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Facial aging signs differ among four male ethnic groups

Article-Facial aging signs differ among four male ethnic groups

Asian, African-American, Caucasian and Indian men share some similarities with signs of facial aging, but there are distinctions among male ethnicities that emerge as their faces age, according to a study published September 7 in the International Journal of Cosmetic Science.   

Researchers at L’Oréal Research and Innovation facilities in Shanghai, China, Chicago, Ill., Mumbai, India and Paris, France analyzed digital images of 1058 men, ages 18 to 80 years. Researchers illustrated potential progressive changes of male facial skin with age by looking for 15 to 20 different facial signs in each of the subjects and grading the signs with Skin Aging Atlases specific to the gender and ethnic groups studied.

They found Asian men tend to age faster in the upper face than in the lower half of the face. Their neck skin texture has an unpredictable profile but shows a sharp increase beginning in their 50s. Skin homogeneity changes appear fastest in localized pigmentary spots on the cheeks, which is a clear Asian trait, according to the authors. Their facial skin pores remain rather stable with age.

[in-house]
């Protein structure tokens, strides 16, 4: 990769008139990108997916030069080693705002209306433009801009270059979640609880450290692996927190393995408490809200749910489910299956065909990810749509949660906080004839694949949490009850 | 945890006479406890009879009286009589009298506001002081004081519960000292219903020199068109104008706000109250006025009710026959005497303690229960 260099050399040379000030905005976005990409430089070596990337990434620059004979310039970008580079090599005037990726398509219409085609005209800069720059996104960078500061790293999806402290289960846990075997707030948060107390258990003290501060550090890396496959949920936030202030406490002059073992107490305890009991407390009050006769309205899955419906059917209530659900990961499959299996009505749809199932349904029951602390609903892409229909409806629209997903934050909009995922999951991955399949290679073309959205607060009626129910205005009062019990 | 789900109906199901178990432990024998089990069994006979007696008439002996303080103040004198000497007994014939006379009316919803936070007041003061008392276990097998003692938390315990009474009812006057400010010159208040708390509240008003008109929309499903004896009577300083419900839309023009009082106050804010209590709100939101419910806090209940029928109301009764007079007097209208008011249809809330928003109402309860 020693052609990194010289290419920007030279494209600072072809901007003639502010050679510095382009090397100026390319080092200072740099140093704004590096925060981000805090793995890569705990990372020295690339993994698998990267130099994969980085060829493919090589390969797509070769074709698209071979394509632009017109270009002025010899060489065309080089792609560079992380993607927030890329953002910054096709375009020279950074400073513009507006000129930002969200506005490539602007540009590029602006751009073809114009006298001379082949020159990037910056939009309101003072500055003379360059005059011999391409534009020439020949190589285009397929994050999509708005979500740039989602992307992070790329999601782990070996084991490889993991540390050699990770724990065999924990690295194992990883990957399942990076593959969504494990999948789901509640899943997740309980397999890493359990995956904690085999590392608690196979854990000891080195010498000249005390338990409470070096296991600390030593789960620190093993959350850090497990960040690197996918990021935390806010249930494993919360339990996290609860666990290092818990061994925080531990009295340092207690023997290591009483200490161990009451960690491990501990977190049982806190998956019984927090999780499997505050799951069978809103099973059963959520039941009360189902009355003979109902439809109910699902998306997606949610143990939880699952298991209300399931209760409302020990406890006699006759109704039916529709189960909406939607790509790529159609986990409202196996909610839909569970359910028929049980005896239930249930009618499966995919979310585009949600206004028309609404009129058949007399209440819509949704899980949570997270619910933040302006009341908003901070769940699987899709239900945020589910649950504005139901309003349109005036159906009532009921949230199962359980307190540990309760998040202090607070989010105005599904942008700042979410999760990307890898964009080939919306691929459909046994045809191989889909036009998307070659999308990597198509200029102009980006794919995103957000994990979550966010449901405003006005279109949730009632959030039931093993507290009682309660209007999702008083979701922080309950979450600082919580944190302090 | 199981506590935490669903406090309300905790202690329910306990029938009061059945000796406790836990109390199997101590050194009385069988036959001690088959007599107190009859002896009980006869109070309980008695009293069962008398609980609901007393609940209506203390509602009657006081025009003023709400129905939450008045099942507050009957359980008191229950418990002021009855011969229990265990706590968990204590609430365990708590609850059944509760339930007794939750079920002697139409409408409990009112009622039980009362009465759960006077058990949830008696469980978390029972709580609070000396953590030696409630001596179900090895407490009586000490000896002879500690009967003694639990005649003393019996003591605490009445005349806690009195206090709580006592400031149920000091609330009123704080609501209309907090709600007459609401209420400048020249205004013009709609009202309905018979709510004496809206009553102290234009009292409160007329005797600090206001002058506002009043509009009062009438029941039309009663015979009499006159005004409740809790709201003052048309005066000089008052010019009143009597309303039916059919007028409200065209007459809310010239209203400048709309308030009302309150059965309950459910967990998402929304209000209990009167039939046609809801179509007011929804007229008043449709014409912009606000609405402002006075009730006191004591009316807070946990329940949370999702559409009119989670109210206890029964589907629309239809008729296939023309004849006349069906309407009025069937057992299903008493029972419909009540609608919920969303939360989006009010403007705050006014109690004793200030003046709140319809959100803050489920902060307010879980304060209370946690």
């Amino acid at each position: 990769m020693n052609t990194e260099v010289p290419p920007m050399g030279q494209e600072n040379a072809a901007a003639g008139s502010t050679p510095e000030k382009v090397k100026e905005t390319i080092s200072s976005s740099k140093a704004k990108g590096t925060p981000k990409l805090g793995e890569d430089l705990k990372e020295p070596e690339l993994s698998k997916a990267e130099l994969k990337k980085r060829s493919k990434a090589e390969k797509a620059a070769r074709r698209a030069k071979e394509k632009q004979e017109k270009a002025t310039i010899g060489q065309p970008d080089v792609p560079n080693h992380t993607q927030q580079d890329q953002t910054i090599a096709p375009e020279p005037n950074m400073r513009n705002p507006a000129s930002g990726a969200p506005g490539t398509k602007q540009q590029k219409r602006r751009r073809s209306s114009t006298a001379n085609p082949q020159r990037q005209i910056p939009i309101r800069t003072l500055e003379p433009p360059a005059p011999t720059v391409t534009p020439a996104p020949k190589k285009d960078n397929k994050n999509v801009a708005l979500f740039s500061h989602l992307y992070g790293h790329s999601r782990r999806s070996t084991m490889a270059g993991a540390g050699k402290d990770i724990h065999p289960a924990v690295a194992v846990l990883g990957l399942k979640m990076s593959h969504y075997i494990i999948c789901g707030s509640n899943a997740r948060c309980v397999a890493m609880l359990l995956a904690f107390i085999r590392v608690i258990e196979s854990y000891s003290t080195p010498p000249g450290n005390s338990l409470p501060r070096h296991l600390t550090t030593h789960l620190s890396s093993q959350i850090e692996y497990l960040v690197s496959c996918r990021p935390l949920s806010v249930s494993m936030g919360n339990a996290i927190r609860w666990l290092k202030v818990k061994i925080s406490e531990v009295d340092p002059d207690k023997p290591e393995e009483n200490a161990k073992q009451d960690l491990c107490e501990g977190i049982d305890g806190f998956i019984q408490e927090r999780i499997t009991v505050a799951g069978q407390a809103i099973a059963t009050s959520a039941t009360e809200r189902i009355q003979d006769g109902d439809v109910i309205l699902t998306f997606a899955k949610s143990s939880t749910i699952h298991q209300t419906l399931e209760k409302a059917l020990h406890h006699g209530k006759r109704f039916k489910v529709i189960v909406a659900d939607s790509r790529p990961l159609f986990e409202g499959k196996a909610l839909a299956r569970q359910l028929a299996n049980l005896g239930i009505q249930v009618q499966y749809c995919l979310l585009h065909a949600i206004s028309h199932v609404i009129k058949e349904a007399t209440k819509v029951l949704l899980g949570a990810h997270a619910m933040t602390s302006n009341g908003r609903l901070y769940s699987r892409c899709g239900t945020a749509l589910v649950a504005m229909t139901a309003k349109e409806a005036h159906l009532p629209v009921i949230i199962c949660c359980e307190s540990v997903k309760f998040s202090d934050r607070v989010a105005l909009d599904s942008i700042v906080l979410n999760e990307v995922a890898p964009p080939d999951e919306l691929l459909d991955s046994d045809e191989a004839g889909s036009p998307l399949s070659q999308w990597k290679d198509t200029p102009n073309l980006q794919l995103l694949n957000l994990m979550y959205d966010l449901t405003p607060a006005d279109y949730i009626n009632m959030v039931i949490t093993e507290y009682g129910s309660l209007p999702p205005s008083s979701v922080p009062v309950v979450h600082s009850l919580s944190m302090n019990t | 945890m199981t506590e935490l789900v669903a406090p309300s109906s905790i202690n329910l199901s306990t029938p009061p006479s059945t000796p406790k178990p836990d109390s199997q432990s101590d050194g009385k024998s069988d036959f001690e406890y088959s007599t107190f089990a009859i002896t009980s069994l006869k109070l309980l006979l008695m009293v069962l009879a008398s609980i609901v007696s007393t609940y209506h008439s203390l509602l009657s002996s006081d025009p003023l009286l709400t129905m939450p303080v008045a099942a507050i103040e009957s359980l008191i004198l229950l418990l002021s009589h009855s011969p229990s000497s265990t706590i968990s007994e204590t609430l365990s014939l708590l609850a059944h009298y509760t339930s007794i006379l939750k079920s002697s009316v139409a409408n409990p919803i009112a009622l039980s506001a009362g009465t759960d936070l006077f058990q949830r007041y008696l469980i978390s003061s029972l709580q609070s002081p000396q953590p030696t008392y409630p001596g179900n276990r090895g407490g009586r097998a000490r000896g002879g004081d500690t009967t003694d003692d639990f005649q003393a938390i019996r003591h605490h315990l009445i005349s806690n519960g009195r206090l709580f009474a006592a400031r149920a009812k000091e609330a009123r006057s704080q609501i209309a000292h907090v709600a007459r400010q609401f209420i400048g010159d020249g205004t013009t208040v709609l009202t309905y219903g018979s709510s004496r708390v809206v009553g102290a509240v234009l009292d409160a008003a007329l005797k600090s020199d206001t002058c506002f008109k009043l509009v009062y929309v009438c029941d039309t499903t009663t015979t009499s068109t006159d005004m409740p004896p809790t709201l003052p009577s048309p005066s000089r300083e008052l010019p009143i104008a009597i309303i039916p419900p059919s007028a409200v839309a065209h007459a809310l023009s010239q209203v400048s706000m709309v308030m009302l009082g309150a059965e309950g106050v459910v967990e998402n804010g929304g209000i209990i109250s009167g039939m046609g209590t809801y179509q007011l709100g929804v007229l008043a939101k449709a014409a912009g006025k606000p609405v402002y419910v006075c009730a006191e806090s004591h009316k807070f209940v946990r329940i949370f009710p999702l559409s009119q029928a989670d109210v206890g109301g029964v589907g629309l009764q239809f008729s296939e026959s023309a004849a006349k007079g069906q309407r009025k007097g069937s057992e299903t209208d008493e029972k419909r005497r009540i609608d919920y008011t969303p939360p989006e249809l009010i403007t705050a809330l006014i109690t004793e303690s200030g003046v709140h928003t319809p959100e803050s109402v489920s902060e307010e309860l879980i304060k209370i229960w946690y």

Compared to Asian men, Caucasian males have more pronounced glabellar wrinkle development. Pre-tarsal lower eyelid swelling, which seems a Caucasian trait, appears at a stable intensity, according to the authors. Neck skin texture seems stochastic but shows a sharp increase in aging from 40 years on. Vascular and pigmentary homogeneity in facial skin isn’t much affected by age, but skin pores increase in severity up to men’s 40s and decline after. Changes appear to occur faster in the upper part of the face than in the lower face.

Indian men exhibit greater changes in the nasolabial fold and forehead wrinkles than Asian or Caucasian men. They also seem to have more prominent neck sagging and lower facial region ptosis. Their skin pores change with age and pigmentary macules spread, but those are the limited skin homogeneity signs that consistently, albeit slowly, increase in Indian masculine skin between 18 and 80 years of age.

In African American men most signs of facial skin aging have low scores compared to the other ethnicities. The most noted age-related sign among African American men appears to be chin withering. Facial skin rarely reveals pigmentary disorders, but pores increase in severity with age.

Overall, the research suggests there is a need to develop anti-aging cosmetic products aimed at specific ethnic groups, according to the study.